Finally, there’s housing. We know stocks have been up. But home prices in the US rose the most since 2006 in the most recent data, according to Case-Shiller. 2013 was a very good year. That says housing is a tailwind for the economy. Moreover, if you look at metrics like price-to-rent, the US housing market is not in a bubble. Most of the growth to date has been mean reversion. The question is what happens going forward. If we have more years like 2013, we will have a bubble on our hands. But nothing indicates we are moving in that direction. For example, while bank credit is being loosened, the Wall Street Journal pointed out that “the OCC noted one exception to the trend: underwriting standards for home-equity loans have tightened.” Moreover, pending home sales dropped sharply in December, particularly in the West. Bottom line: housing is doing OK but it is not a bubble. It will support continued recovery.

So my view on the US economy is positive.

Europe. I will have less to say about Europe here because I need more data. But my view hasn’t changed considerably. When I first signalled that Europe was going to recover in June, that was an outlier call. But now everyone is on the European recovery bandwagon. The data support this. We are not going to see US-level growth but we are going to see growth and we should start to see a decline in unemployment in Spain in particular.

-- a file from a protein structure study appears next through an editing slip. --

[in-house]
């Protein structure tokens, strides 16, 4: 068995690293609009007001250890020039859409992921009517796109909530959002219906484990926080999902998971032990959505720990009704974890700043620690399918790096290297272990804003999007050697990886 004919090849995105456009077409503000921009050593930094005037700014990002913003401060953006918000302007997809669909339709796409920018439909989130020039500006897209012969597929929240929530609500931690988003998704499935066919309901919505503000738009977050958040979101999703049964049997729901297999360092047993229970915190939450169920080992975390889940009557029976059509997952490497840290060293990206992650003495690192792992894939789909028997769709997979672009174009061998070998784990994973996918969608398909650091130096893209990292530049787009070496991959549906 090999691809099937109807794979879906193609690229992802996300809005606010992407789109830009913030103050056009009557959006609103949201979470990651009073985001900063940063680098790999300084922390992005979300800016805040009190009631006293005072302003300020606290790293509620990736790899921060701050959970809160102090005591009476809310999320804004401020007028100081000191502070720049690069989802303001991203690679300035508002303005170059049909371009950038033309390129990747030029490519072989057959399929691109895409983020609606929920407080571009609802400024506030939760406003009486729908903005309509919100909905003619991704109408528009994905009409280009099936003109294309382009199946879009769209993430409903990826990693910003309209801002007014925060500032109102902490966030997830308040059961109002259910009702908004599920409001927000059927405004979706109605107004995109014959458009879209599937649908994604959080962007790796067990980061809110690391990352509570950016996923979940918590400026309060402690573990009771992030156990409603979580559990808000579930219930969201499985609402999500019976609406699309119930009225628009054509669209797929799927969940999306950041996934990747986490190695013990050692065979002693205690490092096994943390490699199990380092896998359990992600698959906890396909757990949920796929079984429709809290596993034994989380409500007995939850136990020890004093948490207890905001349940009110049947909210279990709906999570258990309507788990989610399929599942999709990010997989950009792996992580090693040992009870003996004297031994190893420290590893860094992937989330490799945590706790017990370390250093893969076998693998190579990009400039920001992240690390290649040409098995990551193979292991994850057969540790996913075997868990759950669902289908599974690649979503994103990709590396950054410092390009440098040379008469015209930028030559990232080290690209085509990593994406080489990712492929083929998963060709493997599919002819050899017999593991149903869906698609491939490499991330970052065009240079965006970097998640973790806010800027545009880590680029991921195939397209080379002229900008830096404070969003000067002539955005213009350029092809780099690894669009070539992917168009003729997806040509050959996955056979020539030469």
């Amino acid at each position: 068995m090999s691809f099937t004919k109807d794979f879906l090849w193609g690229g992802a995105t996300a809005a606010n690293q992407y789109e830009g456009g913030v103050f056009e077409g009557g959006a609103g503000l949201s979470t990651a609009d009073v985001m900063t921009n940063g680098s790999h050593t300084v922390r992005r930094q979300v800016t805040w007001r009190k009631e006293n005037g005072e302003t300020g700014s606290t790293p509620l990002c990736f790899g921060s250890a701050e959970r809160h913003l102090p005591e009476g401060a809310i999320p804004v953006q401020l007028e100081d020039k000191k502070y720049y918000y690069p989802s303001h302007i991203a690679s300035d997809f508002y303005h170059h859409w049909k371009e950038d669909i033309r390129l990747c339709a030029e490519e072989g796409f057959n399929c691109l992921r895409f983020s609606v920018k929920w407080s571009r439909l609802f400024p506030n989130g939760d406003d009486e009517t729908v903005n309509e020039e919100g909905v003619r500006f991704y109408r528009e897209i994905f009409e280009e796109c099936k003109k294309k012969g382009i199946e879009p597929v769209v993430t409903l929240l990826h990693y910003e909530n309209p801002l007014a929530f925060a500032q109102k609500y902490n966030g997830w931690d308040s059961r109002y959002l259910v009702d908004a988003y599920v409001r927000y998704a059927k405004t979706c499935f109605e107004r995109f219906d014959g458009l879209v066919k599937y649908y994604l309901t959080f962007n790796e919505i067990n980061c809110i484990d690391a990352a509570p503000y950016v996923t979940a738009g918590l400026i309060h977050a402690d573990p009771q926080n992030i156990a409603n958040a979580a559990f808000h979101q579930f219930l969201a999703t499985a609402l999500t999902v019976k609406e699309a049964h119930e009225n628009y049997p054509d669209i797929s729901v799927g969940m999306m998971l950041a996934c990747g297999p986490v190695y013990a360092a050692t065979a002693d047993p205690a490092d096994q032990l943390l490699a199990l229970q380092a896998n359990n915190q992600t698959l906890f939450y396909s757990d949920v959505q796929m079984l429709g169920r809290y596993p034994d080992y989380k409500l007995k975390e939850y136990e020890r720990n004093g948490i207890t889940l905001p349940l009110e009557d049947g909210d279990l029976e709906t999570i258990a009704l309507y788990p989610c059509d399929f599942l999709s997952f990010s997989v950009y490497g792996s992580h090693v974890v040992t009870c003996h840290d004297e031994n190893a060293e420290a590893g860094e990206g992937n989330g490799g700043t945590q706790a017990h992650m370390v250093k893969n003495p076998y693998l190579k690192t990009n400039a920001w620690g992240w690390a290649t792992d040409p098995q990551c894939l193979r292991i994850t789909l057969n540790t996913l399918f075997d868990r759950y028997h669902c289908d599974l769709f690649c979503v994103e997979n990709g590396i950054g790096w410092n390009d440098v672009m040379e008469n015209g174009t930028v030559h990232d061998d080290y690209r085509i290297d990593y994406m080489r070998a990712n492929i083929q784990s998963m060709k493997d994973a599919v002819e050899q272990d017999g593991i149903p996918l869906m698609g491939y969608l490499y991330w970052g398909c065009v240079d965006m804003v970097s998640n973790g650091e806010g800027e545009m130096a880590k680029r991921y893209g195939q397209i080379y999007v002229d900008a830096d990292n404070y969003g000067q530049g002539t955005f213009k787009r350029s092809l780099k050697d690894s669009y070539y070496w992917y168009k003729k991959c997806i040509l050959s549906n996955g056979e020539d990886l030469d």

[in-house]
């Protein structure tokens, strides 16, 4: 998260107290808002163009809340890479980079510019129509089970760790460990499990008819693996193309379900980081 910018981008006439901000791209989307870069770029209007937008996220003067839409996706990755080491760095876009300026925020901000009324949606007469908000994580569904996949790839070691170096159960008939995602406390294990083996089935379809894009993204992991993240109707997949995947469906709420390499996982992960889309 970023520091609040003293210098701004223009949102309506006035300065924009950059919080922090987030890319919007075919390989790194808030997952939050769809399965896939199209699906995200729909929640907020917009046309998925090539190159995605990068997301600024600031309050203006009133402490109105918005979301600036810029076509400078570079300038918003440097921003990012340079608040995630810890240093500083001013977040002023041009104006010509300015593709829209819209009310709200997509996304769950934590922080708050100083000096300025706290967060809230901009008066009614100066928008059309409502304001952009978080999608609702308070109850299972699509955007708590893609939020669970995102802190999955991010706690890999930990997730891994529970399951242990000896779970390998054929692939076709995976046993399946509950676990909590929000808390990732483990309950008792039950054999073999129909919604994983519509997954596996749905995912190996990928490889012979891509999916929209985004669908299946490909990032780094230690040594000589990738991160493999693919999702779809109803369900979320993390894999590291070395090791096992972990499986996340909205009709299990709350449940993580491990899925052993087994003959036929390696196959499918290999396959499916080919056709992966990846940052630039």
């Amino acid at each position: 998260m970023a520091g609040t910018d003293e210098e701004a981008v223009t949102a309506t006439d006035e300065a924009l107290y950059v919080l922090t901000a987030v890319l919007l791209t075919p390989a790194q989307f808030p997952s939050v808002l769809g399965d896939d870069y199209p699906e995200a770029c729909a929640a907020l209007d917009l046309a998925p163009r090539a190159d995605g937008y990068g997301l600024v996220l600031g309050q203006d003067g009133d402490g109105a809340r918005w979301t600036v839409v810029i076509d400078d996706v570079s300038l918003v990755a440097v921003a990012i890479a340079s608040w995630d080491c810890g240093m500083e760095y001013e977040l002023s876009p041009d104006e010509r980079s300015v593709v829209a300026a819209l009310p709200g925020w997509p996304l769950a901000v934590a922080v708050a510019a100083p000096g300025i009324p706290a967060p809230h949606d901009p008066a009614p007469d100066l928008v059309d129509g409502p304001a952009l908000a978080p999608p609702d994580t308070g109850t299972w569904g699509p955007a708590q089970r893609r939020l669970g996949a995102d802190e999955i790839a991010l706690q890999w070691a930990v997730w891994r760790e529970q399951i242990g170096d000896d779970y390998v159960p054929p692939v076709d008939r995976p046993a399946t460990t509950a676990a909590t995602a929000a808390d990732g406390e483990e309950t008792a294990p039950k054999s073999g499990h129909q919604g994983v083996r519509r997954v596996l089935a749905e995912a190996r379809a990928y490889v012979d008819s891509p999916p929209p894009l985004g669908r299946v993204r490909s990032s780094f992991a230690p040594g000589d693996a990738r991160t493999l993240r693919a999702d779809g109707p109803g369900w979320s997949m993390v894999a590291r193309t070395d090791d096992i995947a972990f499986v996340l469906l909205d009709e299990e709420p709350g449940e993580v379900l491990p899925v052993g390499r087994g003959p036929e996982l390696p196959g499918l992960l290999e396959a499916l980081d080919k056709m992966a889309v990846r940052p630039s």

The thing to be bullish about here is the bottom feeding going on. In Spain, foreign investors are moving into the market and buying stakes in the property and construction sectors. That tells you the sector has bottomed. Home prices are rising and this means fewer credit writedowns by banks, making the credit situation more sustainable.

Back during the Italian crisis in November 2011, I wrote why Investors will buy Italian bonds after ECB monetisation and the same logic holds for Spain:

If a central bank guarantees investors credibly that they can invest in certain debt instruments and not suffer principal or interest repayment risk, but only currency and inflation risk, some investors are almost definitely going to buy the debt instruments with the greatest yield pick up. Put another way, the only reason not to buy Italian debt at 2 or 300 basis points over Bunds, or Greek debt at 3 or 400 basis points over Bunds is because those governments are not credibly backstopped by the ECB.